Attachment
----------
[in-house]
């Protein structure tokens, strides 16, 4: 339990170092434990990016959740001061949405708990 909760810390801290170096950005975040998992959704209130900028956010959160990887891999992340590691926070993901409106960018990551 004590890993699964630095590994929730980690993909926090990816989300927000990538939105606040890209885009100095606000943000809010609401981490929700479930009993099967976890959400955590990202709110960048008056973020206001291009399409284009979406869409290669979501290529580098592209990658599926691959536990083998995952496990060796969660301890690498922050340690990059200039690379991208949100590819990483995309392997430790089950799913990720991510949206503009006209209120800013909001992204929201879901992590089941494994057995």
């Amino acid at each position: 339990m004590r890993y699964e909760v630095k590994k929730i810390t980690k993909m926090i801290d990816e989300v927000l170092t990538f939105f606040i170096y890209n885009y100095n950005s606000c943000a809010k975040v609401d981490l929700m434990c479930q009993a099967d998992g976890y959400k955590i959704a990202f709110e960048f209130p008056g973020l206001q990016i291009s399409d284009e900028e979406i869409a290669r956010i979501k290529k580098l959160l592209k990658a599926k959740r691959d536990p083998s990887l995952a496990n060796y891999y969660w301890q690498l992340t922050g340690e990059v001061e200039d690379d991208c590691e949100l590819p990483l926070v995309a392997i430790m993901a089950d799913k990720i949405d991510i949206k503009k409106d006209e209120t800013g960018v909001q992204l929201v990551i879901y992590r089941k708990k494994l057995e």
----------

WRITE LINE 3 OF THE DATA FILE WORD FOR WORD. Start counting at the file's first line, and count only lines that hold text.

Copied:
């Amino acid at each position: 339990m004590r890993y699964e909760v630095k590994k929730i810390t980690k993909m926090i801290d990816e989300v927000l170092t990538f939105f606040i170096y890209n885009y100095n950005s606000c943000a809010k975040v609401d981490l929700m434990c479930q009993a099967d998992g976890y959400k955590i959704a990202f709110e960048f209130p008056g973020l206001q990016i291009s399409d284009e900028e979406i869409a290669r956010i979501k290529k580098l959160l592209k990658a599926k959740r691959d536990p083998s990887l995952a496990n060796y891999y969660w301890q690498l992340t922050g340690e990059v001061e200039d690379d991208c590691e949100l590819p990483l926070v995309a392997i430790m993901a089950d799913k990720i949405d991510i949206k503009k409106d006209e209120t800013g960018v909001q992204l929201v990551i879901y992590r089941k708990k494994l057995e």